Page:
Two heaped tablespoons of sugar on each bowl. It's normally three teaspoons per tablespoon.
Two coffees. Two heaped teaspoons of sugar in each.
Two litres of fizzy drink - each, for what I work out, with twenty four teaspoons of sugar.
Cordial - consumes a half litre a day (concentrate - he does add water). This comes out to another forty teaspoons.

I sat and stared.

''It's no good" he said. "Doctors can't work out why I'm so fat."

I looked at him. "Actually,"I said, "they can. I could be wrong, but it looks like you're eating about three quarters of a kilo of sugar a day."

"I do like it,"he said.

In one way, the solution is simple. He may well do astoundingly well with sugar substitutes. The thing is, it's more complicated than that. Long term opiates (whether for pain or to stabilise opiate dependence) alter the hedonic response to sugars - they affect how much pleasure you get out of them. People on opiates commonly crave high sugar and sometimes high fat foods. People on naloxone - an anti-opiate, it's narcan - eat less of these foods. It has something to do with pleasure, something to do with reward, it's not intimately connected to normal signals of satiety or hunger. It's not a big part of most people's eating, it's not everybody all the time, and from my understanding, it's hard to disentangle mood, energy expenditure, response to cues and all teh other squillion things that go into this kind of research.

And that's without even looking at the politics.

Anyway - Mr Trudge is off to the shops to change his diet and the dietician (almost certainly a slim young woman with meticulous self-control) to amaze her. The good thing about his diet is it is so easily fixed.

The rest of us, not so much.

Thanks for listening,

Sunday, December 20, 2009

The story so far

Now, slightly more coherently.

The way this worked out is my Dad, who had had one motor vehicle accident in his late teens and then got lucky for about fifty years, drove through a red light. It was low speed, no-one was particularly badly hurt, but the ambulance came and he was taken to hospital.

(I live in Australia, ambulance costs $25 a year, hospitals plus cheaper medical and dental costs cost around about one and a half percent of your income a year via tax. You tend not to notice this in the same way that you notice, say, the almost one hundred thousand dollar bill this would actually cost. You guys in America should look into this.)

Anyway - they went to hospital, over my father's protestations, and Dad admitted he had some chest pain. They took Xrays and found a mass.

I hesitated over that word. It is almost too evocative - you can imagine it suspended in the delicate tracery of the lung, dragging you down. You become weak, each breath hurts, your muscles fail... mass.

As a lapsed Catholic it may have, to him, some other associations.

Anyhow - the chest pain led to a number of consultations. The general pattern of those consultations has been the cutting off of hope. It may not be cancer - it is. It may not have spread throughout the lung - it has. It may be suitable for surgery - it is not. It may not have spread elsewhere - it has.

It is stage four large cell lung cancer. Chemotherapy is rather harsh, it delays but does not deny death. It is platinum based molecule, which I suppose is rather impressive. It is initially successful but resistance to it swiftly develops. There are other treatments - treatments as well as rather than instead of - but the most promising of those (the tyrosine kinase inhibitors) don't work that well, and work better on certain subsets of people. They are most efficacious on young, Asian women who have never smoked. Even with the eye of faith, I cannot see my father in this way.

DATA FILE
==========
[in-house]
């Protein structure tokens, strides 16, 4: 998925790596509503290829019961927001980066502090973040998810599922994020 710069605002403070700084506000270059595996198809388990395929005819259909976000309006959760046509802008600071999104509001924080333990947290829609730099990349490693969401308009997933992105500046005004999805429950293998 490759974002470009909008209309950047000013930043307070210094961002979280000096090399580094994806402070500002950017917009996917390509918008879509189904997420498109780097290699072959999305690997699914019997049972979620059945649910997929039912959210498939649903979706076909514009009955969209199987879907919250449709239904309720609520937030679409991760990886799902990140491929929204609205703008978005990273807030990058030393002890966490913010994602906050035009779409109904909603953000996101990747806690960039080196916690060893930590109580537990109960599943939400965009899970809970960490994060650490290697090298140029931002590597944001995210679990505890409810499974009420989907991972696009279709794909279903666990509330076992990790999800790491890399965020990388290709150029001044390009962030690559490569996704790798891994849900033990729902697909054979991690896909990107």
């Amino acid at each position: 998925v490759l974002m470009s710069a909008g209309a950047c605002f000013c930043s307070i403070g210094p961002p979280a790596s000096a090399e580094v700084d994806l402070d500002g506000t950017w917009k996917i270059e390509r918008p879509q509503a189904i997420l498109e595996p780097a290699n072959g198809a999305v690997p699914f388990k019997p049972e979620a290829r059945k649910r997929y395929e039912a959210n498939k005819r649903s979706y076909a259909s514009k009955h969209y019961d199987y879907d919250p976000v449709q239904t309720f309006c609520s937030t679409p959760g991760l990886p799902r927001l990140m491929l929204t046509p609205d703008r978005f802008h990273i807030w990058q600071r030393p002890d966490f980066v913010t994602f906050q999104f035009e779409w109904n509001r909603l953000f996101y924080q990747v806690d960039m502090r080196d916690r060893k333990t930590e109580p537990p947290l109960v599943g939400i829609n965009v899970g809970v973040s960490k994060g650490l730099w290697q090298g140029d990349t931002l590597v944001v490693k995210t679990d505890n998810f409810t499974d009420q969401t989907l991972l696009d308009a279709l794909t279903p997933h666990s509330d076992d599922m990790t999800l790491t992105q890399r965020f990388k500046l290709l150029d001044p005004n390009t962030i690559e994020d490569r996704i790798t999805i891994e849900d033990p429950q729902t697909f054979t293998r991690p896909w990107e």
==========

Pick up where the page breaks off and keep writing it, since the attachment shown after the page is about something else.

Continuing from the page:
A brief aside: if anyone writes to me and suggests a combination of homeopathy and a gluten free diet can fix this, I will hunt them down and kill them with my own hands. I mean it - I have money, I have a valid passport, I can write my own medical certificates explaining how I was completely insane at the time. Test this at your peril.

Anyhow - today he is coming around to potter about the garden. I will let you know how that works out.

Thanks for listening,

Wednesday, December 16, 2009

The Father Thing

I might skip the whole excuses and assurances thing and get on with this.

I have sortof decided to restart this because there is something going on that I feel I should document. I am not a particularly good documenter, but I did manage to write three hundred thousand words of this back in the day, so the track record isn't that bad. It's something that will be difficult, and I have given more than half a thought to turning off comments and just writing this into the dark, but either way, I am going to give this a go.

My father is dying.

More details will emerge, but the way it has worked out is he had lung cancer, advanced lung cancer, too far gone for surgery, only minimally responsive to chemo. The relevant equations indicate that most people with what he's got die in eight months, of which we have had one. One in five is alive at the end of a year - that will be Christmas next year. Almost none survive longer.

Anyway - more on this soon. I am reticent about posting about this ongoing because it is not a request for sympathy, it is not a seeking of communion, I am not asking people to comfort me. But he grew up in a small town in Ireland, he rode a motorbike, he had to stay one time with people who could, but would not, speak English, and so for three years he only heard Gaelic. I don't know much else about him.

I don't know whatI want writing about him to achieve. I don't know what I should be thinking. I know that the mood is precarious at the moment, I have to keep an eye on that.

But a month ago we were talking about how to train the grapevines that have sprouted green, soft tendrils that curl around the trellices in the cattery. They are merlot, they make loose bunches of large, soft grapes, a rich purple sheened with a dusty colour. They row in cold soils, in clay, in full sunlight. They fruit in the second, maybe the third year. He has planted them but will not taste the fruit.

Anyhow. With this, it is the process, not the product, that is important. This is not a mathematical equation with a specific answer. It is about putting down roots and groping towards the sun so that come wintertime, we can survive.

Thanks for listening,